Antibiotic resistance costing Canada $1 billion per year: IPAC

Antibiotic resistance costing Canada $1 billion per year: IPAC

Infections such as pneumonia, tuberculosis and gonorrhoea are becoming harder to treat as the antibiotics used to treat them become less effective.

Ahead of the World Health Organisation's World Antibiotic Awareness Week, researchers and doctors from Imperial College London reveal six things they'd like patients to know about antibiotics, so we can win the fight.

Overall, the research team estimated that 33,000 people die each year as a direct effect of antibiotic-resistant infections.

World Antibiotic Week, which runs from 12-18 November, aims to increase global awareness of antibiotic resistance and encourage best practices to prevent its spread.

To stop the death toll rocketing in the coming decades, the OECD says countries must spend more money trying to tackle the threat of antibiotic resistance.

However, gross overuse has led to the problem of antibiotic resistance, whereby bacteria change and build up a resistance to drugs that have been used over a long period of time and in great numbers. Dr Zahida Sarwar said that unnecessary use of antibiotics has become a global challenge. You go to your local clinic and are told it is a viral infection ... but aren't prescribed an antibiotic.

While 73 percent said the federal government should provide incentives to encourage increased private sector investment in the development of new antibiotics, 83 percent believe pharmaceutical companies should also develop more antibiotics.

A national online survey gauging Canadians' knowledge about the issue found that 60 per cent of respondents mistakenly believed antibiotic resistance means a person with an infection is resistant to the drugs.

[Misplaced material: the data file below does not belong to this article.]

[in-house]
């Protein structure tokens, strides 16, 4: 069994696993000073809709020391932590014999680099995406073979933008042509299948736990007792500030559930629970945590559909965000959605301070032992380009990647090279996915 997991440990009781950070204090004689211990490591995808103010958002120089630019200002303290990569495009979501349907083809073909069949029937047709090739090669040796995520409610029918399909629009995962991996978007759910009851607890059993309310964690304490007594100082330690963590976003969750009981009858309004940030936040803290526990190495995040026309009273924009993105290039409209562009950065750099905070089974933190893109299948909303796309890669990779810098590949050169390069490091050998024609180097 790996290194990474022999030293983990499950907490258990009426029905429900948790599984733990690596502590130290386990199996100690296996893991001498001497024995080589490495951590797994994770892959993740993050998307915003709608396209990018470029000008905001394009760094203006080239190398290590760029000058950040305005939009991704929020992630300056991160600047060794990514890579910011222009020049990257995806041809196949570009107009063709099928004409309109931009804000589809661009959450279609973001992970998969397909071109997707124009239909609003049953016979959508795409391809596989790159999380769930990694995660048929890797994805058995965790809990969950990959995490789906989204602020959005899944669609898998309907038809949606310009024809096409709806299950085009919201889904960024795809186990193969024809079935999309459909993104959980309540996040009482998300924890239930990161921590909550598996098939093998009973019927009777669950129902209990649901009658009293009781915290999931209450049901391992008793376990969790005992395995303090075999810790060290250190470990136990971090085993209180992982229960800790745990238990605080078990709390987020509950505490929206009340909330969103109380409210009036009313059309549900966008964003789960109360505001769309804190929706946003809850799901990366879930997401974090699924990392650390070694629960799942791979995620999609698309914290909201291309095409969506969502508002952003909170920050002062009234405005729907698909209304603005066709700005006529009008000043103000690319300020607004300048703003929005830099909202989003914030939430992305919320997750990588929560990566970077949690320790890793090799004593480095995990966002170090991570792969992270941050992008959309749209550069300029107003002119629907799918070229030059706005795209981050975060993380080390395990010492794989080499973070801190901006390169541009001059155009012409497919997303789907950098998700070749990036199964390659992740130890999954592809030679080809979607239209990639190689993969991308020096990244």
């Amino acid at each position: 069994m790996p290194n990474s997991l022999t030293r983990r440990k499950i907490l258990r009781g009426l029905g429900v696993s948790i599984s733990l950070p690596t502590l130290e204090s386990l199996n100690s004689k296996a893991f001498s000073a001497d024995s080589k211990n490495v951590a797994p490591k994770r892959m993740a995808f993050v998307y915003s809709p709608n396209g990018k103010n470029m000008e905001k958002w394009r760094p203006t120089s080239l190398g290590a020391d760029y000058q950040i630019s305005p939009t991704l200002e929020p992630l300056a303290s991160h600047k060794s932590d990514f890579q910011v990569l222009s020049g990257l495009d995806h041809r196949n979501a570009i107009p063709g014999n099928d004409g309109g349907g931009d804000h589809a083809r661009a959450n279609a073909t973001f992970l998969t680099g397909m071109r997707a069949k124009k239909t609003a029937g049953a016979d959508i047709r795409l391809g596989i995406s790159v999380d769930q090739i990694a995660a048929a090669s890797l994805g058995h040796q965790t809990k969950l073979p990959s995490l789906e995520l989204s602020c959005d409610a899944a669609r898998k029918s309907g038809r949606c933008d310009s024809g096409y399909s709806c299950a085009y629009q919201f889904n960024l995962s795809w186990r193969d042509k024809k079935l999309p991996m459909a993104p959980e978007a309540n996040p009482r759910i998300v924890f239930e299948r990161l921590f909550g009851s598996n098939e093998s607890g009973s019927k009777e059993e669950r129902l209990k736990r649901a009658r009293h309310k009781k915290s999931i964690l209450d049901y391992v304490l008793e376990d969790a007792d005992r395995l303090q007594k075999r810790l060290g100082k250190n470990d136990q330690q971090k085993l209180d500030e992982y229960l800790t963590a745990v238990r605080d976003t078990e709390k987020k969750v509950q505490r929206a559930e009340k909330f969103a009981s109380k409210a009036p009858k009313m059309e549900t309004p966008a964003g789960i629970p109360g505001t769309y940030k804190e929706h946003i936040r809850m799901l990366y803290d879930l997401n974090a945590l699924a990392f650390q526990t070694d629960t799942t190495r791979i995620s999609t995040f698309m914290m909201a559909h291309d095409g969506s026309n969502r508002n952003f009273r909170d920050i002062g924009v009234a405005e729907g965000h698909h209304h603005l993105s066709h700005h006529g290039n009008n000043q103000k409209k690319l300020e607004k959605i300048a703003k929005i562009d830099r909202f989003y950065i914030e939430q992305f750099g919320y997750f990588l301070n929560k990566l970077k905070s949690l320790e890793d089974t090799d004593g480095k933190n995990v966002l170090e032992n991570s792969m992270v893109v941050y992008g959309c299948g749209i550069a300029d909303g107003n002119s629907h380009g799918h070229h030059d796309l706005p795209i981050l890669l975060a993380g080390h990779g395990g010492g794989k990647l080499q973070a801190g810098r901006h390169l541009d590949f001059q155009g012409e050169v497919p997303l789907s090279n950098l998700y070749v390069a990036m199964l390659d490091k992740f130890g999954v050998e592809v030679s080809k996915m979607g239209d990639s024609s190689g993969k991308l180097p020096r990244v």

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It further notes that new resistance mechanisms are emerging and spreading worldwide, threatening our capability to treat ordinary infectious diseases.

Speaking on Wednesday while opening the National Antimicrobial resistance symposium, Aman said that Kenya was no exception to this threat with increasing rates of antimicrobial resistance being reported in hospitals and communities.

They are battling antibiotic resistance.

"Antibiotics won't cure the common cold but taking them inappropriately could prevent you from getting better further down the line".

By 2050, drug-resistant infections are predicted to lead to an estimated 2.4 million excess deaths in developed countries alone, according to a recent projection by the Organisation for Economic Co-operation and Development (OECD), which represents nations like Canada, Australia, the US and the United Kingdom.

"But we have people in our hospitals that we haven't been able to treat".

Elijah Mohammed, Registrar of the Council gave the warning in an in interview with the News Agency of Nigeria on Thursday in Abuja in commemoration of the World Antibiotic Awareness Week scheduled for November 12 to 18.

The World Health Organization (WHO) has previously warned if nothing is done the world is heading for a "post-antibiotic" era.